Haujobb's fans have a love/hate relationship with the band, everyone loves "Solutions for a Small Planet", "Ninetynine" was too extreme and just not "industrial" anymore (I loved it, by the way) and "Polarity" was well... oh just too much like "Solutions..." but not as good. Of course, there is no reason whatsoever why Haujobb should care what the "industrial" scene (or indeed, any scene) has to say about them as they redefine genres and then blow the doors off them. Some interviews with Daniel Myer have almost made it seem as though the pvc-clad rivethead lemmings had made him re-think Haujobb...
"Vertical Theory" is the band's sixth full-length and it shows that they are far from being out of ideas. This album carries on in the spirit of "Ninetynine" with angular atmospheres and wonderfully bizarre tones and sounds unlike any you've ever heard wreaking havoc; a minimalist feel of precision incarnates and permeates. There are, for the record, some very danceable tracks here but on whose terms are they given over to the conventions of a dancefloor? That would be Daniel's and Dejan's terms of course! Haujobb have made a record which sends them even further ahead than ever; they have made an uncompromising long player on which it sounds as though they are really enjoying themselves. Myer's voice sounds excellently off-key in some spots which is just what is required to give this band the shred of humanity that keeps them from sounding static. A lot of people gripe about his voice but who cares what they think. There.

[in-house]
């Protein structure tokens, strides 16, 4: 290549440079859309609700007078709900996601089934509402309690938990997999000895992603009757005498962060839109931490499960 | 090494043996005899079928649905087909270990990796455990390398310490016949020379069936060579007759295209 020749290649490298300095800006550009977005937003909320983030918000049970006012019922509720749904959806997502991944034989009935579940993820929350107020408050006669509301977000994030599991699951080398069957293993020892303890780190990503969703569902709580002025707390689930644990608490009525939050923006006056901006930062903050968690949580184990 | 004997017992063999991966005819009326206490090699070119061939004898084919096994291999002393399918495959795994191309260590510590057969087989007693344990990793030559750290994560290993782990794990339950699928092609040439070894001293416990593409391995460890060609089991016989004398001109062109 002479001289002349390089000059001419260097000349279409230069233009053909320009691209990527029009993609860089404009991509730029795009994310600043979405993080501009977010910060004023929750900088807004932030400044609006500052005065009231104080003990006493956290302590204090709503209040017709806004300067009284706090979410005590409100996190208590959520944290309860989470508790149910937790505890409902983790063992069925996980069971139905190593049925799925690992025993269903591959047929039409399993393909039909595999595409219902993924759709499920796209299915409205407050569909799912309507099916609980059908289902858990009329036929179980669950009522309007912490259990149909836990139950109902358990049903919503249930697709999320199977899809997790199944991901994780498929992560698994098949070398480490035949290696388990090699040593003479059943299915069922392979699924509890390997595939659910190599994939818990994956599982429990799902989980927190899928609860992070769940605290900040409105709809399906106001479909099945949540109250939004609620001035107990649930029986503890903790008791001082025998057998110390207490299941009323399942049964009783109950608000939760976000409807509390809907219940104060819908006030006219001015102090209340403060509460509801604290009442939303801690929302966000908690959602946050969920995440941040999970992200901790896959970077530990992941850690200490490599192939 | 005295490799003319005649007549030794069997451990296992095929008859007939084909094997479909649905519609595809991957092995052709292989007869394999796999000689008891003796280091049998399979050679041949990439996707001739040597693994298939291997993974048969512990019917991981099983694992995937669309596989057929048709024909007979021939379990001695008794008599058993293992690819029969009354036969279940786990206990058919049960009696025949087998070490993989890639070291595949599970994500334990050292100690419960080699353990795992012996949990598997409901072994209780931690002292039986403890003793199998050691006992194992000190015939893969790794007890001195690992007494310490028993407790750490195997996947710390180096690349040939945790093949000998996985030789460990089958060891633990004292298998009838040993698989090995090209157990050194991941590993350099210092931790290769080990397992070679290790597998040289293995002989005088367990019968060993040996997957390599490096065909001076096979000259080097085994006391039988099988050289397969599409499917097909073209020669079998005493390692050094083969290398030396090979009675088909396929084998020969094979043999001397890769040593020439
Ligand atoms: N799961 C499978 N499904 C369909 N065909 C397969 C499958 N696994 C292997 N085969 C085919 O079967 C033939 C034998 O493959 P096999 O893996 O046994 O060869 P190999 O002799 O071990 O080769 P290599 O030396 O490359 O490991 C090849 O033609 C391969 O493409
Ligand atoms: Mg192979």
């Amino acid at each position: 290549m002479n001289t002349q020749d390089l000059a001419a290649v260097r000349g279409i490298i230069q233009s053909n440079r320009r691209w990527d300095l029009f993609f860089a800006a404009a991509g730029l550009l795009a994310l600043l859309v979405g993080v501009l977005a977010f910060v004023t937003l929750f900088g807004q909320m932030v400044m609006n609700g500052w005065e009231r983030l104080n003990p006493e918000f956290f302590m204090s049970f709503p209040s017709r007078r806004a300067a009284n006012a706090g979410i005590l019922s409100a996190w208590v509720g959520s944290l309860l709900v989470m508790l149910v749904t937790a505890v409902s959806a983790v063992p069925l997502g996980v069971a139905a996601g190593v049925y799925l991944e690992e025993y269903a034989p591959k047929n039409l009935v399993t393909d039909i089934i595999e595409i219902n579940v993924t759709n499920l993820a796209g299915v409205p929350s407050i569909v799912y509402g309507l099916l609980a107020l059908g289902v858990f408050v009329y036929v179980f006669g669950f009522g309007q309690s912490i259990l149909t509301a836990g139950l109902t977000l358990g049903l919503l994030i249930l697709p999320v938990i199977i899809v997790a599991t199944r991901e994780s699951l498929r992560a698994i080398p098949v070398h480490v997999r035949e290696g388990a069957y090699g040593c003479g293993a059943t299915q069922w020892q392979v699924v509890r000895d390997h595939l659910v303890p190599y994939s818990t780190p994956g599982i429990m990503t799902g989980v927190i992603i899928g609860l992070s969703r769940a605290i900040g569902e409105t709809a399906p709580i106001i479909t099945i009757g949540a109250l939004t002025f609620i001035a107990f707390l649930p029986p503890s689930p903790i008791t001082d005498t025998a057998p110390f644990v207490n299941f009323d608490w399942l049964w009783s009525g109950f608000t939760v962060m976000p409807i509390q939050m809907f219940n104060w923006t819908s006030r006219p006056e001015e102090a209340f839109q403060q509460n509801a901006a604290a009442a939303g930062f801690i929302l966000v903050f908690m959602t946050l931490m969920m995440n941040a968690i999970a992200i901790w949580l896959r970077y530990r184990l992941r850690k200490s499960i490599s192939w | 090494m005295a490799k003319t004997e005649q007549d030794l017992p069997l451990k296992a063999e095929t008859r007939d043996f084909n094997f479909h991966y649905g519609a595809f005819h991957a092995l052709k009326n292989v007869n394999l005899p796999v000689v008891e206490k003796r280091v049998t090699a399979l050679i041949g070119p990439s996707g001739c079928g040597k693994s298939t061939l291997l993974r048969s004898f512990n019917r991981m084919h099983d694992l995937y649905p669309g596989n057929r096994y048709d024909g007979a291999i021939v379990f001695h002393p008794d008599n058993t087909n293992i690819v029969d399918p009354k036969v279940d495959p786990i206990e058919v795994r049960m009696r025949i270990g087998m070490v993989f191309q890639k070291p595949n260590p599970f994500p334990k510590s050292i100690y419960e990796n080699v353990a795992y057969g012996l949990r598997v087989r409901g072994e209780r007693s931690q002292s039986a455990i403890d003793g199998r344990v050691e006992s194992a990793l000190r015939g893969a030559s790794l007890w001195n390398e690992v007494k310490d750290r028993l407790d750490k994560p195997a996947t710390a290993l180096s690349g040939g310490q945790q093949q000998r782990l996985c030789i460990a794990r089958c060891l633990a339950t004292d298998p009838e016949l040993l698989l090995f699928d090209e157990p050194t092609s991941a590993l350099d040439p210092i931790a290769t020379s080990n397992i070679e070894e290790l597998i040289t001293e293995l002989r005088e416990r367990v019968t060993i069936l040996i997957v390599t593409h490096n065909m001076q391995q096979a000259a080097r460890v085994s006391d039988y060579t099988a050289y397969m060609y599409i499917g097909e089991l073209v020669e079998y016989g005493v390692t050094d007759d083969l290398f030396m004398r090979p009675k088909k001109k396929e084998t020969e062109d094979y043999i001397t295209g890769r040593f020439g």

"The Noise Institute" is based off of a slew of percussive samples and is the only track on "Vertical Theory" that has not completely enslaved me. I'm sure, given time that it will. "Concrete" is quite possibly the finest track ever cranked out by Myer and Samardzic. It is built upon string and atmosphere samples culminating in a most stunning finale that shows just how good they are at creating tension and writing thoroughly astounding drum'n'bass beats. And there's something else for the "industrial" crowd to get their boots scuffed up about: there are many many songs on this album which are powered by drum'n'bass based rhythms. No futurepop is to be found anywhere on this thing; it's amazing!